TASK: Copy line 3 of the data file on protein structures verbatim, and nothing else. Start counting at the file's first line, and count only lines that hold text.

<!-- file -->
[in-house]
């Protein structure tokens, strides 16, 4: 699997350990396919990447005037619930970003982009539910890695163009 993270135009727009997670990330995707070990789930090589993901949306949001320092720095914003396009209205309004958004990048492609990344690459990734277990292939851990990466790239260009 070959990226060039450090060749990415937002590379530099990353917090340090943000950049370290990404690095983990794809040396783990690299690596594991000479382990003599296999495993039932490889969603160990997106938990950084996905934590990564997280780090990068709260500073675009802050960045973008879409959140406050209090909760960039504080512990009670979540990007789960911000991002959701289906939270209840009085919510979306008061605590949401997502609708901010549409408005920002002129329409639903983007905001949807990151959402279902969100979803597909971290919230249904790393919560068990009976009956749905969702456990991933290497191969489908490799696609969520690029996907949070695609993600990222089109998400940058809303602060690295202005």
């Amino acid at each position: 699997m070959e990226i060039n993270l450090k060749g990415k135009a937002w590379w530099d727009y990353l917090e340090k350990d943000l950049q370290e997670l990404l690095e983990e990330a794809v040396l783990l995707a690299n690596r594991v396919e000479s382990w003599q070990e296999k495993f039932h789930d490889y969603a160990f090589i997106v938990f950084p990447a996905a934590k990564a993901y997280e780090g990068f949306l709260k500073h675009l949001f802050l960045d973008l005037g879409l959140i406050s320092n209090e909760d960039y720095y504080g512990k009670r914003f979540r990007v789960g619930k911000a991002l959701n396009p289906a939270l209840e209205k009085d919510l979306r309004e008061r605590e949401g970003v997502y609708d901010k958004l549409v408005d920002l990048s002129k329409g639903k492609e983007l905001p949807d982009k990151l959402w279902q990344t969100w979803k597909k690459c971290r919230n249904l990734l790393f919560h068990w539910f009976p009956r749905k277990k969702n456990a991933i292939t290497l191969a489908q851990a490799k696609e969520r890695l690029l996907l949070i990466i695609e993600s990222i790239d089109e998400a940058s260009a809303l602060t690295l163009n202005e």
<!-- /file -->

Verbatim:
């Amino acid at each position: 699997m070959e990226i060039n993270l450090k060749g990415k135009a937002w590379w530099d727009y990353l917090e340090k350990d943000l950049q370290e997670l990404l690095e983990e990330a794809v040396l783990l995707a690299n690596r594991v396919e000479s382990w003599q070990e296999k495993f039932h789930d490889y969603a160990f090589i997106v938990f950084p990447a996905a934590k990564a993901y997280e780090g990068f949306l709260k500073h675009l949001f802050l960045d973008l005037g879409l959140i406050s320092n209090e909760d960039y720095y504080g512990k009670r914003f979540r990007v789960g619930k911000a991002l959701n396009p289906a939270l209840e209205k009085d919510l979306r309004e008061r605590e949401g970003v997502y609708d901010k958004l549409v408005d920002l990048s002129k329409g639903k492609e983007l905001p949807d982009k990151l959402w279902q990344t969100w979803k597909k690459c971290r919230n249904l990734l790393f919560h068990w539910f009976p009956r749905k277990k969702n456990a991933i292939t290497l191969a489908q851990a490799k696609e969520r890695l690029l996907l949070i990466i695609e993600s990222i790239d089109e998400a940058s260009a809303l602060t690295l163009n202005e």